EIGHTY-NINE-YEAR-OLD Ram Chandra vividly remembers the day Fiji became independent.
At the time, the then 46-year-old taxidriver said celebrations erupted in the Sugar City as schoolchildren waved flags, government officials donned their best attire and crowds converged on the city to usher in a new era in Fiji's history.
Mr Chandra said although the sight of children waving flags and government workers in their best bula wear brought back memories of the past, a lot had changed since 1970.
"The main celebration was held at Albert Park in Suva," he recollected.
"But we had our own celebration here in Lautoka and I remember it being a very special occasion.
"Schoolchildren and government officials and a lot of people from Lautoka came out to celebrate that day.
"And while we may have progressed as a nation, I can say life has become harder compared to when I first came to Lautoka as an 11-year-old boy."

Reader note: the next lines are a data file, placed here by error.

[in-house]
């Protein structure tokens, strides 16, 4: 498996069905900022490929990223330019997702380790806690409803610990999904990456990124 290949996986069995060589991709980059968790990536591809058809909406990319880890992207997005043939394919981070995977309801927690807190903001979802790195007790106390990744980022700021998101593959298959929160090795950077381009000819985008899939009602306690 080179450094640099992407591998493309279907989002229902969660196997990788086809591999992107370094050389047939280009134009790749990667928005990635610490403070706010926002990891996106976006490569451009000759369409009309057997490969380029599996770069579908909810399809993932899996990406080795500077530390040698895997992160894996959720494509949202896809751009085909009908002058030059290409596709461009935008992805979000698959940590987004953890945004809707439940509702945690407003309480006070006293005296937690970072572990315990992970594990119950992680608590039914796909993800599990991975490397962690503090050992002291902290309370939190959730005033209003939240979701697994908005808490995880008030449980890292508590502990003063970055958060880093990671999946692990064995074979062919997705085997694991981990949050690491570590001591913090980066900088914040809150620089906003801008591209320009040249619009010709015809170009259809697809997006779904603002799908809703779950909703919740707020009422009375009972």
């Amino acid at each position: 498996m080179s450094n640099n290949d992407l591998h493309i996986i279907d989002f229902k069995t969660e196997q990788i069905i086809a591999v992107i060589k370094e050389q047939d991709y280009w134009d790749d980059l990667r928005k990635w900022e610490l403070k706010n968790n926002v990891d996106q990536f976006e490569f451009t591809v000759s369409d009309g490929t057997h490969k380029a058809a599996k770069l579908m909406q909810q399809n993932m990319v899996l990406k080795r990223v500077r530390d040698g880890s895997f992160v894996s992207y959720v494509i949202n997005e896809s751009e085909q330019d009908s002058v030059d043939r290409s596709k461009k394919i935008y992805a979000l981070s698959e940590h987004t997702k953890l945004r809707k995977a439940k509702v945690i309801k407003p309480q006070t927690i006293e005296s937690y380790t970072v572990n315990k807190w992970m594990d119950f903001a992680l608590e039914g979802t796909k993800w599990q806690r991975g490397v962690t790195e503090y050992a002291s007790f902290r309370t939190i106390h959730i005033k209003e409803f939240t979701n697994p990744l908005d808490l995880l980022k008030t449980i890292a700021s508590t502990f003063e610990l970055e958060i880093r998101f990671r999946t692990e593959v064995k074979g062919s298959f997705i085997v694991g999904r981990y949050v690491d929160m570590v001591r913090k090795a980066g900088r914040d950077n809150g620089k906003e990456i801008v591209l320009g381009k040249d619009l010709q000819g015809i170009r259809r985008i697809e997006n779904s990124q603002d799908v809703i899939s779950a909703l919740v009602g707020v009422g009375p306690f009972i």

Mr Chandra said he was paid four pounds as a bus driver "and with only one pound I could buy about a week's ration of food".
"Back then, with seven shillings I could buy about 20 kilograms of rice.
"But as time moved on, it just became harder, especially for bus and taxi drivers.
"I remember Churchill Park used to be just cane fields and at one point there was a Lautoka Town and a Namoli Town.
"Back then most buildings in Lautoka were just wooden structures. None of it was the concrete buildings you see here today. I don't know if people in Lautoka know that the Golden Shower Tree in Elizabeth Square was planted by the Queen Mother during her first visit to Fiji."
The 89-year-old was a bus driver for Lautoka General Transport and Pacific Transport before establishing his own taxi business.